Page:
In Vietnam, "we had to destroy the village in order to save it." Inapoptosis (programmed cell death), pulling the cells back from thebrink of suicide can lead to their un-programmed demise.

From alopecia (baldness) to Alzheimer's disease, apoptosis seems tobe the process that pushes cells to their self-inflicted death, in orderto save them from a fate worse than death. "Basically, any cancer cellis a cell that's failed to undergo apoptosis," observed biochemistAnthony Ford-Hutchinson vice-president of the Merck Frosst Centerfor Therapeutic Research in Quebec.

"Apoptosis," he told BioWorld Today, "is an extremely protectivemechanism. A good example would be sunburn. Damage to the cellsin the skin, potentially damaging to DNA, could obviously lead on toforming skin cancer. The way the body deals with that is by inducingapoptosis in those cells _ which in fact kills them off."

Conversely, Ford-Hutchinson pointed out, "In neurodegenerativediseases, such as Alzheimer's, Parkinson's and Huntington's chorea,the loss of neurons in the brain seems due to inappropriate apoptosisrather than necrotic events. Their DNA is nicked into a whole lot oflittle pieces." (See BioWorld Today, May 28, 1993; p. 1.)

Scientists at Merck Frosst's department of biochemistry andmolecular biology, who report to Ford-Hutchinson, have co-authoreda paper in today's issue of Nature, dated July 6. Its title:"Identification and inhibition of the ICE/CED-3 protease necessaryfor mammalian apoptosis."

Proteases trigger apoptosis, but what triggers proteases? Otherproteases. These cleave off the inactive "pro" or precursor segmentsof the trigger enzymes. As a can-opener releases food, they exposethe active component that turns on the death cells of apoptosis.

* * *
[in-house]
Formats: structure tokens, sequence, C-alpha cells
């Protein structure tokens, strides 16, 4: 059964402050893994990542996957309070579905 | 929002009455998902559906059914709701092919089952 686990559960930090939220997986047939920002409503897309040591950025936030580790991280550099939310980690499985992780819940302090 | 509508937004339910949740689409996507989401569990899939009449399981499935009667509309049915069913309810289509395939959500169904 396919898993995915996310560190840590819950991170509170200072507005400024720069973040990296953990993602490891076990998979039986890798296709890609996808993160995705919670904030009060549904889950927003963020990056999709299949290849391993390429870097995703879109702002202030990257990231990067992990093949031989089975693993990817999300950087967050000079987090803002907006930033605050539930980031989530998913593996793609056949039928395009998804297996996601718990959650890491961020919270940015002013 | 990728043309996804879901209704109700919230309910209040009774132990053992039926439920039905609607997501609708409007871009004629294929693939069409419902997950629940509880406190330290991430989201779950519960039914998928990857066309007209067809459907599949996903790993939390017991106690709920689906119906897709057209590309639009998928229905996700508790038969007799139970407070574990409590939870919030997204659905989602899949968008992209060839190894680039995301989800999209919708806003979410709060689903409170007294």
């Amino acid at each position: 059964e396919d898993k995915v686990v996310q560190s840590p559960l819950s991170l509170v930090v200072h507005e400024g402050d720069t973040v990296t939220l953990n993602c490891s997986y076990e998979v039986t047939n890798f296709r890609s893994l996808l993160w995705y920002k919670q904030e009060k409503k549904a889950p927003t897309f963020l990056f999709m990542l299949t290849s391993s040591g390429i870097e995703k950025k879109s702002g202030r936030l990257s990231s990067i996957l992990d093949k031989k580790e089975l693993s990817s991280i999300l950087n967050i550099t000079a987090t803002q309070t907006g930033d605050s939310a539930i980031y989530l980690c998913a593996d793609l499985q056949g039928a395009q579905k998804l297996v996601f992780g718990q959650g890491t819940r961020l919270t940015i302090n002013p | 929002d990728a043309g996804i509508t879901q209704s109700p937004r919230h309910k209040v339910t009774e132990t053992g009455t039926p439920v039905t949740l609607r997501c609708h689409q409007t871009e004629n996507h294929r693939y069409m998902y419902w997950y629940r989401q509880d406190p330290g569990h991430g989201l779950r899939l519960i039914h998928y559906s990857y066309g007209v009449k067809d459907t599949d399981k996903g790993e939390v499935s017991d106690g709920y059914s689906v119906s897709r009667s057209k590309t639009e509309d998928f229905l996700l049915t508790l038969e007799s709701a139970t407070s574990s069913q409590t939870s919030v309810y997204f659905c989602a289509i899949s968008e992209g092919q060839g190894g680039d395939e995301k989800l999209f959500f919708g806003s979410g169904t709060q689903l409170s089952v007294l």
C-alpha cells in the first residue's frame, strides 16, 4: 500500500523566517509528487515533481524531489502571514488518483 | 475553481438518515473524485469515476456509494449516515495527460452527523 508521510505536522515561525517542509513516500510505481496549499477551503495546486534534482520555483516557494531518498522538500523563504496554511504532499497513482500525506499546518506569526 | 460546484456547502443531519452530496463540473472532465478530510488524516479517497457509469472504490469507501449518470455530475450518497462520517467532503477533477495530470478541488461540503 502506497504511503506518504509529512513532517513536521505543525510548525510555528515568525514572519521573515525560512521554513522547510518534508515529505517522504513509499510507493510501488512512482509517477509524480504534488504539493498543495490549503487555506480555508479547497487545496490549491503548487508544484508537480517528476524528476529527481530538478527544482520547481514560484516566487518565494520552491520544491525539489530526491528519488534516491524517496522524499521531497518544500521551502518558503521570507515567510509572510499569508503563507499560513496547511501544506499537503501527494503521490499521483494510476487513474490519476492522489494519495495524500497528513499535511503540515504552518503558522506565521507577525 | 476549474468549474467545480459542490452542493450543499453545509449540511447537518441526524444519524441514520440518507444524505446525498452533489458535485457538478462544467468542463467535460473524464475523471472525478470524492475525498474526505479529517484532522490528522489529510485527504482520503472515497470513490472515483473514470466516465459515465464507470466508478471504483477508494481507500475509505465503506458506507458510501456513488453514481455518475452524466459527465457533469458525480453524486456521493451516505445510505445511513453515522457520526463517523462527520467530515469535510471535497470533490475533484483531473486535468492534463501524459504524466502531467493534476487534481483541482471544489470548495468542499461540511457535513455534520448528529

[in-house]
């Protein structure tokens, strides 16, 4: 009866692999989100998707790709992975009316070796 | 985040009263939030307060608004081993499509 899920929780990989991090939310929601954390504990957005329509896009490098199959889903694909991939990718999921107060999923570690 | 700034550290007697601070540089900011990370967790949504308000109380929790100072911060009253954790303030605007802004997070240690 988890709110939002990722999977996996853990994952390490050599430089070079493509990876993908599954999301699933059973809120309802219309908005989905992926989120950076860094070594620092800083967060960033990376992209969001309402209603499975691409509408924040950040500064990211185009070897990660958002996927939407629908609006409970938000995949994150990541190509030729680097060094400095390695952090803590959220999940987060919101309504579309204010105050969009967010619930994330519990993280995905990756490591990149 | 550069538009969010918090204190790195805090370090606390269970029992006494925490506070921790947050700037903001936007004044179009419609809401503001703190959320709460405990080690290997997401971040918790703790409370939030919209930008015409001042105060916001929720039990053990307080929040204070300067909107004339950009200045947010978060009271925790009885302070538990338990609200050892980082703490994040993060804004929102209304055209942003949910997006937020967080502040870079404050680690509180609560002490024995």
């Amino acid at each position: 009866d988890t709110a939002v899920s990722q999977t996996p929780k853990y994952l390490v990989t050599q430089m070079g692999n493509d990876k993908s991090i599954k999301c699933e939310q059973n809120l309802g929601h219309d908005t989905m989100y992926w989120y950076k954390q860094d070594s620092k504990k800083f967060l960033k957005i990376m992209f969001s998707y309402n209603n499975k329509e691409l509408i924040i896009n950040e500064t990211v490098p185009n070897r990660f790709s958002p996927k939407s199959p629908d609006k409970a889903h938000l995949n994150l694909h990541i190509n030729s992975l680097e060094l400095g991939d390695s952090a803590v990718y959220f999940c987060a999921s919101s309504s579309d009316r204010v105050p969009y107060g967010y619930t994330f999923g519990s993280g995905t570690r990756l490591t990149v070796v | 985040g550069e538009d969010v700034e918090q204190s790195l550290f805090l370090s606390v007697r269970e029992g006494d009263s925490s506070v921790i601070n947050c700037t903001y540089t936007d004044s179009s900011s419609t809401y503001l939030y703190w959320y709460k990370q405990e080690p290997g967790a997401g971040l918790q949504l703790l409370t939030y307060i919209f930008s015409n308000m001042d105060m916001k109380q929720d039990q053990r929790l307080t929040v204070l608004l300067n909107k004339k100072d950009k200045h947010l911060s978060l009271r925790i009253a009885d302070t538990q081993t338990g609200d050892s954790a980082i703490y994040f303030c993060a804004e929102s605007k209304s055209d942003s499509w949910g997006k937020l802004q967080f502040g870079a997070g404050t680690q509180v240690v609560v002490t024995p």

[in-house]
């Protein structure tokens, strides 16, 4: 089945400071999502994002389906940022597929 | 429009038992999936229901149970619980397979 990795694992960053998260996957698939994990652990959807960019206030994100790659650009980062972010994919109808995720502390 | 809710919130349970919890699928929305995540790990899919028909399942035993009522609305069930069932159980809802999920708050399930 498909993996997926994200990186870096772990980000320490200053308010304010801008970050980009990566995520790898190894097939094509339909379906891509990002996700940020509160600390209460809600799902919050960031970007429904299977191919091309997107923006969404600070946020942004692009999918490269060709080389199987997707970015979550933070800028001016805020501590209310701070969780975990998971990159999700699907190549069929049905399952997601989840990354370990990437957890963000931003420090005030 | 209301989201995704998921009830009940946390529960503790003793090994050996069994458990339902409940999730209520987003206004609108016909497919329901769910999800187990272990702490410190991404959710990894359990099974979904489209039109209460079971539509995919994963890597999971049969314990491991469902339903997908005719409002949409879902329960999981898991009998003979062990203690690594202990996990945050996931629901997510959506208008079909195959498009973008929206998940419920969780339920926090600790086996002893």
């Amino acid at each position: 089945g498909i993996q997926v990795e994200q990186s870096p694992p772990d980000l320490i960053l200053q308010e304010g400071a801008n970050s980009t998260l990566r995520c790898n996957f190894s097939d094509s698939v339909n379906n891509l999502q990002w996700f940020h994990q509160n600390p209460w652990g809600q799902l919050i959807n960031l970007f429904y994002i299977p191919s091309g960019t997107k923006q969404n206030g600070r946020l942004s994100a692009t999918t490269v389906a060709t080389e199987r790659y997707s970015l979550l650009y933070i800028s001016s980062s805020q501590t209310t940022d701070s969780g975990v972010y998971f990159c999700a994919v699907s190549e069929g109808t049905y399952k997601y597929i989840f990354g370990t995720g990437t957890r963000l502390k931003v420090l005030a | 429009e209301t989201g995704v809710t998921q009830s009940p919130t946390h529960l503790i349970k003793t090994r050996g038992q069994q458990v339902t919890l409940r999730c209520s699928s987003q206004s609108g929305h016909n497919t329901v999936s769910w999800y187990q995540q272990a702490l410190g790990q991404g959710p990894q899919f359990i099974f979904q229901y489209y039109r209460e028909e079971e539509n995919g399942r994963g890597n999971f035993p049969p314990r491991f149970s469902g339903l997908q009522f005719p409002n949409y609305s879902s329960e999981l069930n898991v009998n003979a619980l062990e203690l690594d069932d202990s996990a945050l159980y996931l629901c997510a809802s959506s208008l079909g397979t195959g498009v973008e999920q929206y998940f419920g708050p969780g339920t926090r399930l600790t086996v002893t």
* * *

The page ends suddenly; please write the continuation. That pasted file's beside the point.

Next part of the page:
What the Nature paper reports is identification by Merck Frosst of aprotease that cleaves a specific enzyme, namely, poly (adenosinediphosphate-ribose) polymerase, better known as PARP. PARP isbest known as an apparent DNA-repair mechanic, called in by thebody to detect the nicks inflicted on the genome by environmentalstress.

The co-authors have nick-named their PARP-cleaving, apoptosis-inducing enzyme "apopain." It turns out to be the active form ofanother precursor cell-death instigator called CPP32, Ford-Hutchinson said.

"So you would expect," he observed, "that a key protease involved inapoptosis [i.e., apopain] would be able to disable various keyenzymes involved in DNA surveillance and repair [e.g., PARP]."

CPP32 in turn is most closely related structurally to the two path-finding enzymes of apoptosis research, the roundworm's CED-3 andthe human ICE _ interleukin-1b-converting enzyme.

Scientists at Vertex Pharmaceuticals Inc., of Cambridge, Mass., andat Yale University announced ICE last March. (See BioWorld Today,March 31, 1995; p. 1.) Merck Frosst regards Vertex as a frontalcompetitor, Ford-Hutchinson said.

As a wholly owned subsidiary of Merck & Co., of WhitehouseStation, N.J., Merck Frosst in Canada is pursuing potential ways ofintervening therapeutically in disease-associated apoptosis. "It's avery delicate system to want to interfere with," the research vicepresident observed. "I think it's a little too early to say at the momentwhat our intervention strategy will be."

Informally, Ford-Hutchinson added, "You could envisage that youmight want to acutely inhibit apoptosis, to prevent some of itsconsequences, in very acute situations, where any benefits outweighthe risks, for example in cerebral ischemia. Obviously, itsconsequences there are paralysis."

"From a pharmacological perspective," he continued, "our goal is toidentify if there are potential targets in there, which could be usedeither to control apoptosis, or _ I guess you could use these things asgene therapy agents _ for inducing programmed cell death as well,although that's a bit more long-term."

He also made the point that his apopain "is the most homologous toCED-3, the death gene in Caenorhabditis elegans. As this tinygarden-variety roundworm or nematode develops to maturity, it shedsor shucks many of its fetally-useful but now superfluous cells byexpressing its apoptotic gene, ced-3. This encodes the protein CED-3, which pushes the now-redundant cells over that suicidal brink. n

-- David N. Leff Science Editor

(c) 1997 American Health Consultants. All rights reserved.